From today’s reading in Tyndale’s One Year Chronological Bible dated 1/24:

Today Job says “How long will you torment my soul, and break me in pieces with words? These ten times you have reproached me.” Job’s friends’ further attempts at explaining Job’s suffering only add additional pain to the already suffering Job. 

Later in the story, Jesus’ half-brother James will provide some good advice on how to respond to one’s suffering – “Is anyone among you suffering? Let him pray. Is anyone cheerful? Let him sing psalms… Confess your trespasses to one another, and pray for one another, that you may be healed” (James 5:13,16). Praying for Job would be way more beneficial than trying to rationalize suffering which is sometimes unexplainable. But that’s not the approach that Job’s friends took. 

Job’s deep wounds lead him to cry out, “Oh, that my words were written! Oh, that they were inscribed in a book! That they were engraved on a rock with an iron pen and lead, forever! For I know that my Redeemer lives, and He shall stand at last on the earth; and after my skin is destroyed, this I know, that in my flesh I shall see God, whom I shall see for myself, and my eyes shall behold, and not another, How my heart yearns within me!” 

At this point in Job’s life, could Job have known that his words would be written in a book that lasts forever? A book that we can read today and learn more about the Lord, the spiritual realm, Satan, suffering, waiting on God, origin of righteousness, etc. Could Job have known that? No. But what Job does know is that the day will come when his suffering will end and he will stand face to face with the Lord — and we can have that same assurance. At the end of the story, in the book of Revelation, the Lord explains that the ones who are saved by grace through faith will one day stand before the Lord and our faith will become sight – “And God will wipe away every tear from their eyes; there shall be no more death, nor sorrow, nor crying. There shall be no more pain, for the former things have passed away” (Revelation 21:4). But in the meantime, we must trust the Lord with our pain and suffering, just like Job. I’m sure Job couldn’t even imagine the magnitude of the impact that his life would have on the world, but we see that God wastes nothing, and He uses all things, even suffering, for our good and His glory.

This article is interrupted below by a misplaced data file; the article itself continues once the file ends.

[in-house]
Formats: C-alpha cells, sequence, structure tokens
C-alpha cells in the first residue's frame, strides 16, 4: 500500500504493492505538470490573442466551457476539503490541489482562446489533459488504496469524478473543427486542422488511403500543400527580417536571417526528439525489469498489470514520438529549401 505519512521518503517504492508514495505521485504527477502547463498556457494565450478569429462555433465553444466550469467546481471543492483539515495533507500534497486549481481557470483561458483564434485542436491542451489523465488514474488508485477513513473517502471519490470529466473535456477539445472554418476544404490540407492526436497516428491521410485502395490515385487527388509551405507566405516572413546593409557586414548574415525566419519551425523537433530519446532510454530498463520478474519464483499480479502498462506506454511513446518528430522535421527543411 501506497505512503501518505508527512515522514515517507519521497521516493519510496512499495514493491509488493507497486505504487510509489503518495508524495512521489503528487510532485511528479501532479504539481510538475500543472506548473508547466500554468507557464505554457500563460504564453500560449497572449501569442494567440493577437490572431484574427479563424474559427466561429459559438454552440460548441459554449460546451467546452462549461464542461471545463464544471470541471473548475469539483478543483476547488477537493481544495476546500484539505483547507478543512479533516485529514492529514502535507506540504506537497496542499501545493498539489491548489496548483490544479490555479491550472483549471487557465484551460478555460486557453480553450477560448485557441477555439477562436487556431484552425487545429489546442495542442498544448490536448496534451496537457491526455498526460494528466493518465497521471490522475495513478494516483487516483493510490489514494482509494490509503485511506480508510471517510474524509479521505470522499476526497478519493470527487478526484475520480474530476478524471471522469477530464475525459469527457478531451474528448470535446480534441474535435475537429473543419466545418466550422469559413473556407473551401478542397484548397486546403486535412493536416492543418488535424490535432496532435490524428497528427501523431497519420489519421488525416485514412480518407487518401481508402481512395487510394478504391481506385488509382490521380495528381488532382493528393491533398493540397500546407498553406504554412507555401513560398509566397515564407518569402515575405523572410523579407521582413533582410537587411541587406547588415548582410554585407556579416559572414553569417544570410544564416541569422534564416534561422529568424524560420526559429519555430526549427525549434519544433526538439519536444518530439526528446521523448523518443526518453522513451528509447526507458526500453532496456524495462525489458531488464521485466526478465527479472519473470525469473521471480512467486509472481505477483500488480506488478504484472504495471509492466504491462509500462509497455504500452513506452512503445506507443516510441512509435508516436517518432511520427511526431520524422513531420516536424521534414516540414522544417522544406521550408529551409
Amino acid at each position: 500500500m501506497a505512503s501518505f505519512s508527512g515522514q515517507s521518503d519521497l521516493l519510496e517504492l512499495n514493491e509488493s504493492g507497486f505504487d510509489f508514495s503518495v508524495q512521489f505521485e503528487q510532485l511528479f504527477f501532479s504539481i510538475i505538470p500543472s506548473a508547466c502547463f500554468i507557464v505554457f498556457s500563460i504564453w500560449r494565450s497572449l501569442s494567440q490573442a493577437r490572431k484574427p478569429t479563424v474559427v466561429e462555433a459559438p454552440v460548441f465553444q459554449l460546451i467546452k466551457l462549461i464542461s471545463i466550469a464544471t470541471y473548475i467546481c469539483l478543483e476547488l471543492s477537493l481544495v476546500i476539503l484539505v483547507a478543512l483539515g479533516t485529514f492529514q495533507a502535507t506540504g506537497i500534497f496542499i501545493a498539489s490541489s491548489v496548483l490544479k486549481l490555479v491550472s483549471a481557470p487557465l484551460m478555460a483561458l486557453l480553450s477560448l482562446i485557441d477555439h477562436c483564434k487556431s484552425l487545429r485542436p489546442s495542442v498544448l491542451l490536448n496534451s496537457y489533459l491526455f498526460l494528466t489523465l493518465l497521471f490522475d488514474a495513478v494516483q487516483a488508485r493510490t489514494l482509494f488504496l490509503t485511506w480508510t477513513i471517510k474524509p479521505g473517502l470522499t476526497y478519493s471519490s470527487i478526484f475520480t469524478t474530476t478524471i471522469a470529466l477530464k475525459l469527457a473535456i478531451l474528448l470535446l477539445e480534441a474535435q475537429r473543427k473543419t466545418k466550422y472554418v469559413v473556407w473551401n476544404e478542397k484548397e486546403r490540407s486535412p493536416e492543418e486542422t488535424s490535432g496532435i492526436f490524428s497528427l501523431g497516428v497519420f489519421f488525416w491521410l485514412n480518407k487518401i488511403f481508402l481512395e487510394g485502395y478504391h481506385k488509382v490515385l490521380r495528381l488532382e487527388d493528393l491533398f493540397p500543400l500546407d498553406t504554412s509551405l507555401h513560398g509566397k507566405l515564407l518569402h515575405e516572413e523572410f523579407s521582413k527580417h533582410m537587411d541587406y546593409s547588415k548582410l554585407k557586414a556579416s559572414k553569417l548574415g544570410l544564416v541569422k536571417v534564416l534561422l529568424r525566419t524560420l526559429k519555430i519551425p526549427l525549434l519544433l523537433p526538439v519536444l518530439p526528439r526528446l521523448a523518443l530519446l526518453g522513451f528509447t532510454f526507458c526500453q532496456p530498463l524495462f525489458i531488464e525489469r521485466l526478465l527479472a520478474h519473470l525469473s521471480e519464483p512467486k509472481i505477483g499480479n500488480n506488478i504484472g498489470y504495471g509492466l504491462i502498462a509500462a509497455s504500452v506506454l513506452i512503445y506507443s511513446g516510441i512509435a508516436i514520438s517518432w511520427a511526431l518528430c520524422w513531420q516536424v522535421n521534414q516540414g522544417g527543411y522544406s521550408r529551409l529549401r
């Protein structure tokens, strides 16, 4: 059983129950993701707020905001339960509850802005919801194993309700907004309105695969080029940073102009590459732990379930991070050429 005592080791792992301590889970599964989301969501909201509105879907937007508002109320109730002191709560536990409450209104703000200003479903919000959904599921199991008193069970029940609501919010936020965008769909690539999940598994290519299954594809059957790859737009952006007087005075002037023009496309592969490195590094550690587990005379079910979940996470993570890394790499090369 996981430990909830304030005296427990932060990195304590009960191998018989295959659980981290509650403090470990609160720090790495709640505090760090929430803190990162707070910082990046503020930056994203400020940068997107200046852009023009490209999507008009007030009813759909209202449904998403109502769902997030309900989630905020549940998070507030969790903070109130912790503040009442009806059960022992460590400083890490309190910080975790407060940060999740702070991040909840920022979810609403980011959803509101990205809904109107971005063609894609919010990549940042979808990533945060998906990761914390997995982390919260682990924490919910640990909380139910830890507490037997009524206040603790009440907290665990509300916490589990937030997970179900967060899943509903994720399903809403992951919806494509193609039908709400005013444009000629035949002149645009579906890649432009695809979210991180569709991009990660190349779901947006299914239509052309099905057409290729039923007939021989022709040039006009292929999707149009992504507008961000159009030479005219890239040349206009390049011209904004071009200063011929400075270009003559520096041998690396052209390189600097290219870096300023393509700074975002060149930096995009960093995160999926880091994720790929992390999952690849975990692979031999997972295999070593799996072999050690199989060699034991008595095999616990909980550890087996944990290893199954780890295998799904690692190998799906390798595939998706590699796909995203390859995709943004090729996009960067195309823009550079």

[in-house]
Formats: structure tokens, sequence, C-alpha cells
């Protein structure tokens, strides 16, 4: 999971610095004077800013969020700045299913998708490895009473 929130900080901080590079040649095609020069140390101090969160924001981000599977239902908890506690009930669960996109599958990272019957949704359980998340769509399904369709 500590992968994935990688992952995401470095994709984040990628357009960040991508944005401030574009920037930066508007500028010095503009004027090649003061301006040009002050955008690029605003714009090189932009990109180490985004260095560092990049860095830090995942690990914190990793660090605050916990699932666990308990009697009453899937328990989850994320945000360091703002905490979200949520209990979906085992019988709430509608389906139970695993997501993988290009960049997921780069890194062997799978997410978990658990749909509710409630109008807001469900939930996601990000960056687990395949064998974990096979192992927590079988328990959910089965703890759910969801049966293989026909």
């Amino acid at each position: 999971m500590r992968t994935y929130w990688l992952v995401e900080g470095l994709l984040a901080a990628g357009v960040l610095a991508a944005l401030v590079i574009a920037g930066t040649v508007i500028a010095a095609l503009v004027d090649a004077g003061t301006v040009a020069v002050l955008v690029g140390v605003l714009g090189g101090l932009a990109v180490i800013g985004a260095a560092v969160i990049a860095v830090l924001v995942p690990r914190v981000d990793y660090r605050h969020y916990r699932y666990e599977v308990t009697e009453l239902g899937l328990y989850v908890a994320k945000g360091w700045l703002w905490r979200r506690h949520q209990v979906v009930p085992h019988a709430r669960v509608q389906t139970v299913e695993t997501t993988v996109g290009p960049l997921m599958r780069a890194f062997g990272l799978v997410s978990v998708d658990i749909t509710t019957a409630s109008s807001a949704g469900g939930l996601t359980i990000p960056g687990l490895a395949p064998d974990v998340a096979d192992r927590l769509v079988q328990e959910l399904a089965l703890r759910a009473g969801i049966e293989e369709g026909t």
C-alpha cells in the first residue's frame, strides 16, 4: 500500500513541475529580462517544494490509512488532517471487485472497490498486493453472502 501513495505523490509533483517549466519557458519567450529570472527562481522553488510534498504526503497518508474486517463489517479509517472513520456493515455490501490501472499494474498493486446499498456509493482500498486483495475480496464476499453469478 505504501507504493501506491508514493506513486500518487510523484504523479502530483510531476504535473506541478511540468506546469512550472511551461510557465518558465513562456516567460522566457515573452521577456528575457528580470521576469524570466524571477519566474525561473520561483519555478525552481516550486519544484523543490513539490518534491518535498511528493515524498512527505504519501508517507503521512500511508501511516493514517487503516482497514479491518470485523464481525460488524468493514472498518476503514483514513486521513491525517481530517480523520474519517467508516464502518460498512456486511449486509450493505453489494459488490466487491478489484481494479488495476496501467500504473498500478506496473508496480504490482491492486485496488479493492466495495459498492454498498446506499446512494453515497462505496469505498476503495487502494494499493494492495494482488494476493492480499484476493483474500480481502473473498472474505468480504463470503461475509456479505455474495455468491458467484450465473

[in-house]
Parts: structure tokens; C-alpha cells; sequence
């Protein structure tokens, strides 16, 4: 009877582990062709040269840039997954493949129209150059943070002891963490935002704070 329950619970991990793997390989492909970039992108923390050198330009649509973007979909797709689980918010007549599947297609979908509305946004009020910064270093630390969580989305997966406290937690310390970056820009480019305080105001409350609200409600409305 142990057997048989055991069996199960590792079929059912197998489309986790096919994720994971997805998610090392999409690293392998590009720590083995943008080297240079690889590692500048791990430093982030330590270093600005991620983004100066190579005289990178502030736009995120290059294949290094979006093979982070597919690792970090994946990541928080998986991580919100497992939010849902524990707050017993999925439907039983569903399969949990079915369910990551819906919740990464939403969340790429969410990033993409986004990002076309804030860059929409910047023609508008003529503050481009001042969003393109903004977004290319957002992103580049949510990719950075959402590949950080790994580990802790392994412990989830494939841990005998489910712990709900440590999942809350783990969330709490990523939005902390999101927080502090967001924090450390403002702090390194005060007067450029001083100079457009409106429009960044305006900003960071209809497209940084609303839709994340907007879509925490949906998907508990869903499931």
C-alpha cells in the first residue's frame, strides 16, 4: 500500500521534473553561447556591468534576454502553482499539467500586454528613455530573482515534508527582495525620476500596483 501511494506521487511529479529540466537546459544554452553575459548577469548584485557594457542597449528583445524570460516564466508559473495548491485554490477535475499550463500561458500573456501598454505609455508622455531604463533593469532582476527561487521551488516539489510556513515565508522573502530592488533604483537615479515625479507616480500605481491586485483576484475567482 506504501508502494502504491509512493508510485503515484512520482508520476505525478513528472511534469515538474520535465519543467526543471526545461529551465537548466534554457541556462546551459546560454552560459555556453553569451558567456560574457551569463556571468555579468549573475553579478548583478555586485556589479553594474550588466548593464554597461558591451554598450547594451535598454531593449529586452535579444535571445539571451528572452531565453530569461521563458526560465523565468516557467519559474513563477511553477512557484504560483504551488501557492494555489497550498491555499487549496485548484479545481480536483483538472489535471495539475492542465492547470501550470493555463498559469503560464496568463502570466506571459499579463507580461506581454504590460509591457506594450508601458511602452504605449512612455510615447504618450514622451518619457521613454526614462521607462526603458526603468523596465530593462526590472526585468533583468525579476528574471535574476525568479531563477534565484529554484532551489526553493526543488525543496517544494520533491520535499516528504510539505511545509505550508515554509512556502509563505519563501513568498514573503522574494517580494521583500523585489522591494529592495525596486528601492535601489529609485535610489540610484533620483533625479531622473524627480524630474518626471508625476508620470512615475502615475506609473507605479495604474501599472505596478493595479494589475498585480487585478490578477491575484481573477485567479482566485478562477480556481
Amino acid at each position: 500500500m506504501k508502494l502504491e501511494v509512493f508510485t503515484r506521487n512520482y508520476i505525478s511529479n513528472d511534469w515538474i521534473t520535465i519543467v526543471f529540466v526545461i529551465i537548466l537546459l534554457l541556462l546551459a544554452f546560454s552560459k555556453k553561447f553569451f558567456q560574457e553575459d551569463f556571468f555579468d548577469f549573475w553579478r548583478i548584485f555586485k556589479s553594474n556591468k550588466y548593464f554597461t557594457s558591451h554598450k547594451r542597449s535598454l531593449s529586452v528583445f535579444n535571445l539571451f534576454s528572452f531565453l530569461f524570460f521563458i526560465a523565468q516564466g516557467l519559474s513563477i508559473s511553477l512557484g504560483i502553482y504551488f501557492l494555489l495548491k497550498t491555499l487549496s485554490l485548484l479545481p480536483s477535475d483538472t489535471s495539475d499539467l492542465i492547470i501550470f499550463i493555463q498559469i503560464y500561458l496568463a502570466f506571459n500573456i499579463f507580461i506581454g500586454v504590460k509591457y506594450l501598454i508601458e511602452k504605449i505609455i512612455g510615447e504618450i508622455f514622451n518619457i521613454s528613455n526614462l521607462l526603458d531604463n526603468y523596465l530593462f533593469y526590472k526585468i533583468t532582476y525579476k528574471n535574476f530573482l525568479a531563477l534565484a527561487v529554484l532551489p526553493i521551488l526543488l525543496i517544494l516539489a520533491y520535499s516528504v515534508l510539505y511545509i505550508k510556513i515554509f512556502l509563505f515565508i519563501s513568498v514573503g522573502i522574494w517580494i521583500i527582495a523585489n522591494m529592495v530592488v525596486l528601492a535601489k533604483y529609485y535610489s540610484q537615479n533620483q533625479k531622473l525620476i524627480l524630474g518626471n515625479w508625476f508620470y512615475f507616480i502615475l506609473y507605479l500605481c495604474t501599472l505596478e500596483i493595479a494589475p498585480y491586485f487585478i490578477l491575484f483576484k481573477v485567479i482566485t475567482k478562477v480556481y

Eventually the Lord is going to appear and guess what? God is going to ask Job to pray for his friends so that they may be healed, just as James said we should do for one another. But first, Eliphaz feels the need to list for Job all the possible ways he may have sinned, resulting in his afflictions. That’s up tomorrow, so keep reading. (Job 19:1-21:34)

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